Below is the video of the Lenten Reflection, which I gave to my brother seminarians at Bishop Simon Bruté College Seminary in Indianapolis this evening. This is the third in a series of Lenten Reflections, which our senior class gives each year on the 7 Last Words of Christ. May our Blessed Mother intercede for us as we walk the Way of Beauty, and may we accept her into our lives, that she may cooperate with us in our vocations now, and in the future as priests.

 

The full text of my reflection follows, it draws on the book: “Mary and the Priestly Ministry” by Father Emile Neubert, SM:

7 Last Words Reflection                                                                                        2-23-16

   “Behold your Mother”

 

+In the name of the Father, and of the Son…

 

“Standing by the cross of Jesus were his mother and his mother’s sister, Mary the wife of Clopas, and Mary of Magdala. When Jesus saw his mother and the disciple there whom he loved, he said to his mother, “Woman, behold, your son.” Then he said to the disciple, “behold your mother.” And from that hour the disciple took her into his home.” (John 19:26-27).

 

As his final gift, right before he died, Christ gave His mother to His whole family on Earth. Christ says: “Woman behold your Son. He gives us to his Mother, to be placed under her care. For us who feel called to give our lives to the service of God as a priest, Christ in a very special way through these words, commits us to the School of Mary. He says: “Look, this is your Mother. Go to her! Son, behold your mother!

 

The Son of God, became flesh in the womb of a little Jewish girl from Nazareth. While we call this the Incarnation, the Council of Ephesus taught that Mary is also “Theo-Tokos, Greek for Mother of God, or God bearer. This is profoundly at its heart a Christological declaration. It depends on Christ in order to be real.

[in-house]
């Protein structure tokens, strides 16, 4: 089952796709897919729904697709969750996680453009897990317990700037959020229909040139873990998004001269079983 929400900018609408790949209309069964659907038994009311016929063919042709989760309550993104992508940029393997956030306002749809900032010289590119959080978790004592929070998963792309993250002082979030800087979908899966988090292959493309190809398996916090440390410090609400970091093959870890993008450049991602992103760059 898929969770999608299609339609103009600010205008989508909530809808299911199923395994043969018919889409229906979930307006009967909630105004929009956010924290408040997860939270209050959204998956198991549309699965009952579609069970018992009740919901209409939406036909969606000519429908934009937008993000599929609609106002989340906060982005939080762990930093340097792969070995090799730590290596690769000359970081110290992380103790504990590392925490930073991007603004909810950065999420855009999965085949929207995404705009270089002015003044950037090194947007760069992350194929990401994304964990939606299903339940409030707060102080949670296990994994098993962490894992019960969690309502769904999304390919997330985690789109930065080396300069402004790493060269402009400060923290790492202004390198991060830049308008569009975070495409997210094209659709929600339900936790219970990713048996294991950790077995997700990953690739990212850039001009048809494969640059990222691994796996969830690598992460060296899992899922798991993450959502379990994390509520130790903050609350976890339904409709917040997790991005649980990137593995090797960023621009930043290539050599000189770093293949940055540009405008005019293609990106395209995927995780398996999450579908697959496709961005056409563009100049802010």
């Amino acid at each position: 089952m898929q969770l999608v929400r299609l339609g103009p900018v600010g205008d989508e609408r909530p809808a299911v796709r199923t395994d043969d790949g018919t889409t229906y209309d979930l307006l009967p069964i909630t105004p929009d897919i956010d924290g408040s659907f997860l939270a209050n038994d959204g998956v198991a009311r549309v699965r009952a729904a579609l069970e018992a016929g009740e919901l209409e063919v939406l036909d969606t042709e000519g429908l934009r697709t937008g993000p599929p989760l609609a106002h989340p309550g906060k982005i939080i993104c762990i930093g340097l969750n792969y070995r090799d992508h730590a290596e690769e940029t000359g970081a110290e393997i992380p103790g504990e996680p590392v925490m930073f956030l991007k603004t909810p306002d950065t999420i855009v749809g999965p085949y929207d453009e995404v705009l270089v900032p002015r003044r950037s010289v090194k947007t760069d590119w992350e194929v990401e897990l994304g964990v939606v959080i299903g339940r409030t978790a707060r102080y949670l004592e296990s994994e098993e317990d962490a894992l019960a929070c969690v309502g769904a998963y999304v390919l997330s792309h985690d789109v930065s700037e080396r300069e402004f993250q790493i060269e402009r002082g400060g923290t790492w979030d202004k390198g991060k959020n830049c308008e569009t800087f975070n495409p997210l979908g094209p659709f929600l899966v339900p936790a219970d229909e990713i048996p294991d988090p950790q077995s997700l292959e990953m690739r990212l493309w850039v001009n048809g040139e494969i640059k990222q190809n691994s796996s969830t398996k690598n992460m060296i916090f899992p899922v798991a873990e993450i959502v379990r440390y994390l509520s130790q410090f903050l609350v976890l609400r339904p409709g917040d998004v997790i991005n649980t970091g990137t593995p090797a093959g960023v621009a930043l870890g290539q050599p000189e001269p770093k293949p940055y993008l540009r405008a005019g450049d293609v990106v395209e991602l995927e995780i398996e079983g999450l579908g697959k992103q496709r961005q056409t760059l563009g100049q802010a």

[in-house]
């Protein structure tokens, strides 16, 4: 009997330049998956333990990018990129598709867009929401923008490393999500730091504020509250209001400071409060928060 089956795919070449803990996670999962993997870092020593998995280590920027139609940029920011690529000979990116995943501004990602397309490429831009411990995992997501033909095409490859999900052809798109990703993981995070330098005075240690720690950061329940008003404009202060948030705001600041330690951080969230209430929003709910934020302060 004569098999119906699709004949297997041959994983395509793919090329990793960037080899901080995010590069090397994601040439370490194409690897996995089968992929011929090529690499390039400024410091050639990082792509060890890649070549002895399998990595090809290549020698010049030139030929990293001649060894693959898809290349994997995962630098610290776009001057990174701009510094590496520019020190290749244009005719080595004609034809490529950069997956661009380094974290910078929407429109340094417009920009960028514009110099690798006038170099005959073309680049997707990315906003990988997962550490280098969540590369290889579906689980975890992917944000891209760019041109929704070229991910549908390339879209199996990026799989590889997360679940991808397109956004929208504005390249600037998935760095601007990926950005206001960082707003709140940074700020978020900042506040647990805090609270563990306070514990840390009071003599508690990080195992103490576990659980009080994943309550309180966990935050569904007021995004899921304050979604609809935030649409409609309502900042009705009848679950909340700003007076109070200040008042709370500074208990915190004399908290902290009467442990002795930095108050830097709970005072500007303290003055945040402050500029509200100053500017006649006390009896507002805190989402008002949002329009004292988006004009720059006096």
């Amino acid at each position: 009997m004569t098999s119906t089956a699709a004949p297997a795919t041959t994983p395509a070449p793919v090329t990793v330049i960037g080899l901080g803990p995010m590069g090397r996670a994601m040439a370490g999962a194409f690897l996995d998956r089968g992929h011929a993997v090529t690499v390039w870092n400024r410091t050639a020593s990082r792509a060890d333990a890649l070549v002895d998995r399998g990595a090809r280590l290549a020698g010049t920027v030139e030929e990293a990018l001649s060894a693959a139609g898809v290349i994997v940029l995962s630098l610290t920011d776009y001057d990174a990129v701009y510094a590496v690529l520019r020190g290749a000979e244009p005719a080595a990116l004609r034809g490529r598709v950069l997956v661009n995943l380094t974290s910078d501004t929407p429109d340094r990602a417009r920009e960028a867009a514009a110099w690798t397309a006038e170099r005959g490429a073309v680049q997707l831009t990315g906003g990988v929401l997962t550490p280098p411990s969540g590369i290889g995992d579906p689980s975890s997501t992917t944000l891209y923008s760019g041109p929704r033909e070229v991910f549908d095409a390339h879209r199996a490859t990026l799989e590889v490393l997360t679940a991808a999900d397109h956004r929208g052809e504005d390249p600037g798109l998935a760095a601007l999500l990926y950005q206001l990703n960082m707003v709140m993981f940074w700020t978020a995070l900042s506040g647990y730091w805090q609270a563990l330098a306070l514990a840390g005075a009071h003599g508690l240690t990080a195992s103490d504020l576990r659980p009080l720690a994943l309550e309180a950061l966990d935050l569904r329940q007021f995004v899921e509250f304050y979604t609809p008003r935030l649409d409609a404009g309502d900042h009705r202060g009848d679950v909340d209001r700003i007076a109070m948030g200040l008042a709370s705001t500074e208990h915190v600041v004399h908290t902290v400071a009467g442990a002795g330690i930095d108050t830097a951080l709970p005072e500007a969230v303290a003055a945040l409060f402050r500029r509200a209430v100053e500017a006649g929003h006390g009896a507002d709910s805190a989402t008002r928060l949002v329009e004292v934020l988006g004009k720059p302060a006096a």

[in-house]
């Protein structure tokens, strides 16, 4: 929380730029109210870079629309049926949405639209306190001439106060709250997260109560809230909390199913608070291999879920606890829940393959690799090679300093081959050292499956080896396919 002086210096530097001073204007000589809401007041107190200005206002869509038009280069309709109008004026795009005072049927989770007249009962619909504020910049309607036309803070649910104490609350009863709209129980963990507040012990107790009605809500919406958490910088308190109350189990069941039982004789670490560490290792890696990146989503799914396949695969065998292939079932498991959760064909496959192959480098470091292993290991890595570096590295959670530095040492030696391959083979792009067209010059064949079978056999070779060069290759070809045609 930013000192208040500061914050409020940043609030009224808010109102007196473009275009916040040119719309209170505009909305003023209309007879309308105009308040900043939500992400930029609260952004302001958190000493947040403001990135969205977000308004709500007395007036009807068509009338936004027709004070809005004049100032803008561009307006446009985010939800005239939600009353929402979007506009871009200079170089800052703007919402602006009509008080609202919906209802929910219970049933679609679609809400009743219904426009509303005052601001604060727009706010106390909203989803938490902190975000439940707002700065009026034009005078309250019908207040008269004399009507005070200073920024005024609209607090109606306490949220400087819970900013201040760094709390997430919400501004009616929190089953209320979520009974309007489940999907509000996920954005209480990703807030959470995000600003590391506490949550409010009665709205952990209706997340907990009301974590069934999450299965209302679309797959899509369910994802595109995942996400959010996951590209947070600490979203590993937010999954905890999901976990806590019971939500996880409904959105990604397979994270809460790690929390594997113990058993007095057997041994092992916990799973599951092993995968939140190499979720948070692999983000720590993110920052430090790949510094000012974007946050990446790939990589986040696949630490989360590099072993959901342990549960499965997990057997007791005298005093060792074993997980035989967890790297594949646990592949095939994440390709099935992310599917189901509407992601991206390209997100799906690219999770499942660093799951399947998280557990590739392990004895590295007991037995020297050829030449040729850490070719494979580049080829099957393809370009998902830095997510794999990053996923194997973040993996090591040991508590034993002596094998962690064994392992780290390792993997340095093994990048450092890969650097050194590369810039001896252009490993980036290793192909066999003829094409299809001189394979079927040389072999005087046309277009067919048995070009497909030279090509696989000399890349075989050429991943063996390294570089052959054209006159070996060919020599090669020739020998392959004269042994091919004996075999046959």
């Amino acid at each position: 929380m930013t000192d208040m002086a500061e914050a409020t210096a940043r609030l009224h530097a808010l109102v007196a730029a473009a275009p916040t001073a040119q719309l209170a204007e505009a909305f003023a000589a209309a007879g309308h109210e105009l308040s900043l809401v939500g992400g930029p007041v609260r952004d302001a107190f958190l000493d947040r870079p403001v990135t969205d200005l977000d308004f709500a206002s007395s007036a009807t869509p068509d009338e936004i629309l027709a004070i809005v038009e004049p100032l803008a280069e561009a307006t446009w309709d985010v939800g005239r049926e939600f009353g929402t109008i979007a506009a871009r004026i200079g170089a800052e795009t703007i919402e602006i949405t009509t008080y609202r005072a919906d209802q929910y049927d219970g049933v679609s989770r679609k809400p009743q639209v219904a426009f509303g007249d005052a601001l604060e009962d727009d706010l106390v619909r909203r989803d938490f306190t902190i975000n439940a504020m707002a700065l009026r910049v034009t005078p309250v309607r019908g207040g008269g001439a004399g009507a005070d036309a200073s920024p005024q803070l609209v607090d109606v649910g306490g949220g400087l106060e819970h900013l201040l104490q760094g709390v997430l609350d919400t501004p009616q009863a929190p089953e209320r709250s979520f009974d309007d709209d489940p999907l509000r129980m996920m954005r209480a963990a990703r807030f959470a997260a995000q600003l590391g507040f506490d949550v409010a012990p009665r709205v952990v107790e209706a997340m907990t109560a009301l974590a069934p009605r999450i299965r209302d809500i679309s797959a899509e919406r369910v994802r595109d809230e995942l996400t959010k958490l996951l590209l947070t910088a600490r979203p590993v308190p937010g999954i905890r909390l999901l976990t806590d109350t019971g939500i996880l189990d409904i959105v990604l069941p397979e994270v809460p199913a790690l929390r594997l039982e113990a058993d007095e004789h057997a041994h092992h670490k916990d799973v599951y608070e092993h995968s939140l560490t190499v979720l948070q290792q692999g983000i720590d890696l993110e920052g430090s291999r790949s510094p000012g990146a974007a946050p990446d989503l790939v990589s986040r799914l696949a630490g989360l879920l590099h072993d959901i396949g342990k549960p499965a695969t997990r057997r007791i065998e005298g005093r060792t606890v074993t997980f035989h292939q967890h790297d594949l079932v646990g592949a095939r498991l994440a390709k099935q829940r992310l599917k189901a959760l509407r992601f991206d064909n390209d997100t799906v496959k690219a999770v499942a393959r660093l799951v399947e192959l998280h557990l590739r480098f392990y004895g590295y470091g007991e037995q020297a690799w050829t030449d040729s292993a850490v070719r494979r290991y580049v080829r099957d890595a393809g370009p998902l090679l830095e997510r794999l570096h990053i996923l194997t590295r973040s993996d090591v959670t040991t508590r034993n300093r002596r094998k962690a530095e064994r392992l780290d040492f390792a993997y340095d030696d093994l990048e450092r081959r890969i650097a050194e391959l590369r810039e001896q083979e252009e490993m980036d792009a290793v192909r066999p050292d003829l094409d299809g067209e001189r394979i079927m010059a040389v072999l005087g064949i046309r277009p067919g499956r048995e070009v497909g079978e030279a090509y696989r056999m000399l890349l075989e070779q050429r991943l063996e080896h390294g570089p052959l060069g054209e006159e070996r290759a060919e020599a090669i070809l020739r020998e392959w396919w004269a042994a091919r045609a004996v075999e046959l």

The one whom Mary bore is truly God and truly man. Christ, the high priest received his human nature from Mary. Thus the Blessed Virgin, is involved in making the Son of God our priest. He received his priestly vocation from the Father, who sent him into the World. His priestly anointing is the grace of the hypostatic union, a gift of the Holy Trinity. But it is his human nature, which enables the Son of God to be Priest, to offer sacrifice on our behalf and it was Mary who gave it to him.

 

The words of Christ from the Cross, “Behold your Mother!” confirm then the spiritual maternity of Mary and they proclaim the culmination of it, at the very moment the mystery of the Redemption itself is achieved. If we notice at the foot of the Cross there are others who would have seemed more likely to be chosen by Christ to care for his mother. Mary the wife of Clopas, the brother of St. Joseph who is the mother of St. James, Mary Magdalen, whom Christ had a special affinity for and John whose mother, Salome was still alive. Nonetheless, it was to John that Christ confided Mary. Precisely because John was a priest and it is to priests, above all, that Christ gives His Mother because He has a great love of them and they have a greater need of her.

 

Mary, too though needs priests. It is especially through them that she is able to continue to carry out her mission of giving Jesus to the world, of sanctifying souls and transforming them into other Christ’s. Thus, as men in formation for the priesthood Mary has a special love for each one of us. She desires to help us in our Vocation and in the future as priests of the Church.

 

In his very nature a son carries something of his mother. He receives his body and his very life from her. The nurturing she gives him reflects all that is the best, the noblest, and the most generous in her. All of these make him an extension and a part of her with the consequence that whatever pleases him, pleases her, whatever he suffers, she suffers; and when he dies, something more precious than her own life dies within her.